Kinder, gentler Taliban: No, we won't work with you to fight ISIS

AP Photo/Zabi Karimi

When we learned yesterday morning that the White House was planning “official talks” with the Taliban on subjects including how to deal with ongoing terrorist threats, I had several questions. One of them was, “We’re going to be talking to a terrorist group about how to quash other terror groups?” Well, we didn’t have long to wait for an answer. Before anyone could even find their seats at the table, a Taliban spokesperson sent a notice to the media saying that they didn’t require our help in rooting out terrorists and they could handle the matter on their own. That’s not to say that we didn’t get anything positive out of the deal, because it turns out we still might. But when it comes to preventing Afghanistan from becoming a launching site for terror attacks on the west, that idea is apparently a non-starter. (The Hill)

The Taliban said on Saturday they will not work with the U.S. to contain extremism in Afghanistan.

Taliban political spokesman Suhail Shaheen told The Associated Press the Taliban will independently deal with extremist groups such as the Islamic State (IS) group.

“We are able to tackle Daesh independently,” Shaheen said, using an Arabic acronym for the group.

The talks are continuing today, but thus far the United States delegation is being very tight-lipped about what happened during the first day of discussions. One thing we did learn is that the official head of the delegation isn’t from the State Department, although they sent people as well. The team is being led by CIA Deputy Director David Cohen. That was done “to signal that the engagement is focused on terrorism.”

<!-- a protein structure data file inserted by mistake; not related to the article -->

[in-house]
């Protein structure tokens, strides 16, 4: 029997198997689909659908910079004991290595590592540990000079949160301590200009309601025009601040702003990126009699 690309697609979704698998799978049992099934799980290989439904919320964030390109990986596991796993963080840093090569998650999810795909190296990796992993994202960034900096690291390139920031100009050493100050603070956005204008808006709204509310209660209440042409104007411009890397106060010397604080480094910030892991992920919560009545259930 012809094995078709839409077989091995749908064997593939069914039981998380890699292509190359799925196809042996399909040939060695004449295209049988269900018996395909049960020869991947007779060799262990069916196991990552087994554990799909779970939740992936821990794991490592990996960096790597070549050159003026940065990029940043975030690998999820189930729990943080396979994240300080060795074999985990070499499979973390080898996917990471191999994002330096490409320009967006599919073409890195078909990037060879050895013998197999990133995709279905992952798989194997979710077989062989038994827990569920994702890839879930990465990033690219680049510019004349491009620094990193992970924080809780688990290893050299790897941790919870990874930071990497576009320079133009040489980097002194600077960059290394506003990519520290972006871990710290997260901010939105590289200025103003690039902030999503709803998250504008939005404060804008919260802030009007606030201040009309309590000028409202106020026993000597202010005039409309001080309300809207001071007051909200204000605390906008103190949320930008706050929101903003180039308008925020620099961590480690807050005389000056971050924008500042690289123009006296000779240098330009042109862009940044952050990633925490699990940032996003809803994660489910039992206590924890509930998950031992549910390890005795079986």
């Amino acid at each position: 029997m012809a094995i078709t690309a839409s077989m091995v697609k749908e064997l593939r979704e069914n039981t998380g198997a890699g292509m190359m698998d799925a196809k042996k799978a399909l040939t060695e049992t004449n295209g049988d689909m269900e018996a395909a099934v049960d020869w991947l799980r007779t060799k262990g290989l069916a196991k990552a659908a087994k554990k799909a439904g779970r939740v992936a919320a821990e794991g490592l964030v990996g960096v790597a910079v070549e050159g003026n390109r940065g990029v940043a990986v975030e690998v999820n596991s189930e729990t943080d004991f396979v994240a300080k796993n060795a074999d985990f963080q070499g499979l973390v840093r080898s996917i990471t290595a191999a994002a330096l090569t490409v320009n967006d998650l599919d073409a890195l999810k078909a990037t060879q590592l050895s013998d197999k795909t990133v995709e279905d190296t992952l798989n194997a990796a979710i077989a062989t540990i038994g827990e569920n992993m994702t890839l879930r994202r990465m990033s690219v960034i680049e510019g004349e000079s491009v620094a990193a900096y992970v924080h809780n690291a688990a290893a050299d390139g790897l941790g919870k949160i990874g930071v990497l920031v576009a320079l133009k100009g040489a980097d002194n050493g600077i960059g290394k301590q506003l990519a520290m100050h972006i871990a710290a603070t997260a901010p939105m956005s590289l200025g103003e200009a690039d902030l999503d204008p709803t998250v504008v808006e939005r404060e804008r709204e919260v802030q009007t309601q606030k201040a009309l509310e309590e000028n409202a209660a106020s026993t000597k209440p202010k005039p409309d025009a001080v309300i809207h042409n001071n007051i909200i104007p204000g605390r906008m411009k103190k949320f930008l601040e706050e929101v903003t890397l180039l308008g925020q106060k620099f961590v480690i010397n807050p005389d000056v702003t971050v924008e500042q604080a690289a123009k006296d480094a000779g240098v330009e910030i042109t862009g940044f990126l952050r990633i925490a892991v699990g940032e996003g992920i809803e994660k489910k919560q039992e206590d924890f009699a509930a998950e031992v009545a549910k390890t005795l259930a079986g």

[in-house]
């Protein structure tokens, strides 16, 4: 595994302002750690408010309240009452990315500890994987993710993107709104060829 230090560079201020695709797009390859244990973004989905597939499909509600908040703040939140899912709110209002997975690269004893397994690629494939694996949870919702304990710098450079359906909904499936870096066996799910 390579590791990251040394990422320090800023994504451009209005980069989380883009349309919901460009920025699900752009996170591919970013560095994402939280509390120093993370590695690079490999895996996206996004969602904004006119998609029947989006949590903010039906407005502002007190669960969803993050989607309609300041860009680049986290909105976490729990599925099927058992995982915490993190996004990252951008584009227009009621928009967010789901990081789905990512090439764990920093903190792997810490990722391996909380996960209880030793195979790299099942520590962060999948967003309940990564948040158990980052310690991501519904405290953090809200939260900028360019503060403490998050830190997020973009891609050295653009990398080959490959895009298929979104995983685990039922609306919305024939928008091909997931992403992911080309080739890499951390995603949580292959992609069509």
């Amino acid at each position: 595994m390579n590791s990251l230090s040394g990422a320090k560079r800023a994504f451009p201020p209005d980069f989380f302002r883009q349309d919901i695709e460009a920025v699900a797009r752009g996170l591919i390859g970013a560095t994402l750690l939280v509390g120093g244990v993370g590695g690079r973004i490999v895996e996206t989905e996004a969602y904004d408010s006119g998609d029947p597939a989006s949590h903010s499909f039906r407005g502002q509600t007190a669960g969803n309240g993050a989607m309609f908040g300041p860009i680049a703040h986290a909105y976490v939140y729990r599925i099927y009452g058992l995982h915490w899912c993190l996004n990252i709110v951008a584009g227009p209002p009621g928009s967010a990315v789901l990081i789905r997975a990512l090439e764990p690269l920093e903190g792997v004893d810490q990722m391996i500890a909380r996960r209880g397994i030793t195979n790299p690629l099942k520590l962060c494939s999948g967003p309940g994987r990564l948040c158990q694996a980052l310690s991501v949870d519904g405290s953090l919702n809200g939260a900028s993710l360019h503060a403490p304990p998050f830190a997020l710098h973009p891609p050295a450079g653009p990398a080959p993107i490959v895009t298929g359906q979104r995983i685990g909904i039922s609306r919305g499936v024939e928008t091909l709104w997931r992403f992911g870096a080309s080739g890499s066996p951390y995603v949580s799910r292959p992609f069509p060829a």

That decision left us looking a bit out of touch by the time things got started. We put a high-ranking CIA official in charge of this shindig to show the Taliban we were there to talk about combatting a resurgence of terrorist activity in Afghanistan. But before the meeting even began, the Taliban spokesperson said they weren’t interested and would handle it themselves. So much for that, I guess. It’s believable that the Taliban actually will be working to root out and destroy ISIS-K, particularly since that group took credit for a suicide bombing at a mosque this week that killed more than 40 people. But ISIS-K in Afghanistan is a relatively small presence. The real threat is a resurgent al Qaeda, who remain good buddies with the Taliban and will likely be ready to launch new attacks against the west from there in a matter of months.

The other primary item on the agenda is to discuss getting all of our remaining people out of the country, including the Afghans who assisted us during the war. For a moment this morning, I thought a major breakthrough had been achieved when I saw a headline at CNN stating that we are now expecting up to 9,000 more Afghan evacuees to arrive in the United States this week. But it turns out that those are Afghans who have been stuck in Germany under quarantine since it was discovered that a bunch of them had measles.

Flights of Afghan evacuees from Ramstein Air Base in Germany to the US resumed Saturday after pausing for weeks due to confirmed cases of measles amongst evacuees.

One flight left the base Saturday with a few hundred evacuees headed for Philadelphia, a spokesman for the 86th Airlift Wing told CNN. Five more flights are expected Sunday, with approximately 1,000 evacuees flying to the US on a daily basis until the entire Afghan population of approximately 9,000 at Ramstein departs.

That doesn’t mean that we can’t still come away from this meeting with something. As we previously discussed, Afghanistan is on the verge of a complete financial implosion and their food situation grows increasingly dire as the seasons change. They need help and we need to get the rest of our people out. Perhaps they will be convinced to see the light and speed up the outgoing traffic if we dangle some international food shipments in front of them. I’m sure we’ve already ladled over far too much cash and other resources to the Taliban as it is (on top of the world-class collection of weapons and military vehicles we left for them), but at this point, the country is a write-off anyway. If we have to toss them a few more bones on the way out, that’s probably just going to have to happen, sadly.

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